There are certain awe-inspiring events that happen in one’s lifetime that are difficult to explain to those that have not already experienced them. Watching Wizard of Oz on mute set to Pink Floyd’s Dark Side of the Moon…finally seeing that damn 3D sail ship in the stereogram picture…and realizing that Michael Stipe wasn’t singing “Let’s pee in the corner.”

Attending the Woodstock carnival that is Dark Lord Day at Three Floyd’s Brewing in Munster, Indiana also falls neatly into this camp.

Having bravely ventured to Indiana (a feat in and of itself) for two consecutive Dark Lord Days, I can safely say the event is a beer festival like no other, complete with thousands upon thousands of raving craft beer fanatics from all corners of the globe descending on Three Floyd’s like a swarm of locusts to revel in the glory of Dark Lord, a Russian Imperial Stout that is considered by many to be the premier example of the style.

Joining me on our multi-state Kerouac-esque journey this year were a couple of notable beer blogger friends from the East coast, including Aaron at The Vice Blog and Dave at The Drunken Polack, as well as Stu from local blog Friday Night Beer and my social media-averse brother-in-law (love you @Steve). During the various legs of the trip, we also ran into numerous other beer brethren including Ryan (aka @esch), Shawn and Mike at Beer Genome Project, Beckel at Legal Beer, Dean (aka @ibeyou), and of course Mike and Nate from Thank Heaven for Beer.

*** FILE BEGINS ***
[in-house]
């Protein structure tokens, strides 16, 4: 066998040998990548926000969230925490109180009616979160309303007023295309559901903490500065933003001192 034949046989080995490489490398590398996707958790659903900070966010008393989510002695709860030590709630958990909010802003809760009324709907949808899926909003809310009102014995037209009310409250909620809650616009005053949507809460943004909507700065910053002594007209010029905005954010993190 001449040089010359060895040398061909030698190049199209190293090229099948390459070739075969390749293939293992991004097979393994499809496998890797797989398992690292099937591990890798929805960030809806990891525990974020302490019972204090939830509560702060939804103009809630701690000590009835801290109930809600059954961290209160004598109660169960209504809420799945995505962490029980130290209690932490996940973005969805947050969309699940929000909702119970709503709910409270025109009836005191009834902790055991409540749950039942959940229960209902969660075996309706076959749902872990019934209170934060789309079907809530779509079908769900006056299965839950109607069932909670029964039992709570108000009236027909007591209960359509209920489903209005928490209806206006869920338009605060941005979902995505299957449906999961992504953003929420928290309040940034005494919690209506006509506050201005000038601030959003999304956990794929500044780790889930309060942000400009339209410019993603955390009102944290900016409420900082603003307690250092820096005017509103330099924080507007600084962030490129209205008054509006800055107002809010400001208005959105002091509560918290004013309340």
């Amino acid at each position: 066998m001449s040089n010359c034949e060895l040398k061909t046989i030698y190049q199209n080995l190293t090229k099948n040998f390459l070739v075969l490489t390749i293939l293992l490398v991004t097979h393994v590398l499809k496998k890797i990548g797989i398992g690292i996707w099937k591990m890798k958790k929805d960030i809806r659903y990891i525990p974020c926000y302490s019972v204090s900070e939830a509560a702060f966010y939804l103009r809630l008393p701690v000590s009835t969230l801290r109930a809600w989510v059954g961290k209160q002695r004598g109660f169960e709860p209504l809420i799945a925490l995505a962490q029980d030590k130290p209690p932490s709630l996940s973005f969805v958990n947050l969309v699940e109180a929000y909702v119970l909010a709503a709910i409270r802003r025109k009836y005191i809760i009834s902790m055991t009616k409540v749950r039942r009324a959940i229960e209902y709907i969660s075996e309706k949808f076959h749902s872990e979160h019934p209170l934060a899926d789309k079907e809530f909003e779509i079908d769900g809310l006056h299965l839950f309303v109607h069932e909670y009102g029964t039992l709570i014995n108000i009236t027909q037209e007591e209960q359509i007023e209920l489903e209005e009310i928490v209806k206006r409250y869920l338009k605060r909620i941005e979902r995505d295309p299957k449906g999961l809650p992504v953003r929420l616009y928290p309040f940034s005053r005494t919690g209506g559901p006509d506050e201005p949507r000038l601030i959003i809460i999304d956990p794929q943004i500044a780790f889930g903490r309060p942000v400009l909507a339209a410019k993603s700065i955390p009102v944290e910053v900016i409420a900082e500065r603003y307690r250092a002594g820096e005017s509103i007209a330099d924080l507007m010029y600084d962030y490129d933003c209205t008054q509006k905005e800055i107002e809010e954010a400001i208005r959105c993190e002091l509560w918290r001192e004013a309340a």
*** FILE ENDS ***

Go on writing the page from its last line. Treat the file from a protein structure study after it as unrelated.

The weekend included stops at local favorites Stub & Herb’s, Town Hall and Barley John’s; a brief visit to Surly for some swag; lunch at Ale Asylum and a tour of New Glarus Brewing near Madison; as well as a post-Dark Lord Day dinner outing to Flossmoor Station on Chicago’s South side. But in lieu of regaling you with a blow-by-blow transcript of every second of the trip, I’ll provide a greatest hits (and a couple misses) list from the weekend, as there were plenty of both. Here we go…

Best Beer of the Trip – Isabelle Proximus
Dave at Drunken Polack lugged along a few notables to sample at Dark Lord Day, including this whale of a beer that completely blew my mind. A collaboration brewed a couple years ago by Dogfish Head, Lost Abbey, Avery, Allagash, and Russian River, it’s one of the most softly rounded, imminently drinkable sours I’ve ever tried. Musty hay, a hint of sweetness amidst the sour, a definite A+. Notable Runners-Up: Oak-Aged Popskull, The Bruery’s Black Tuesday, and New Glarus Cran-Bic.

Worst Performance Carrying a Case of Dark Lord – Some Dude with Ripped Underwear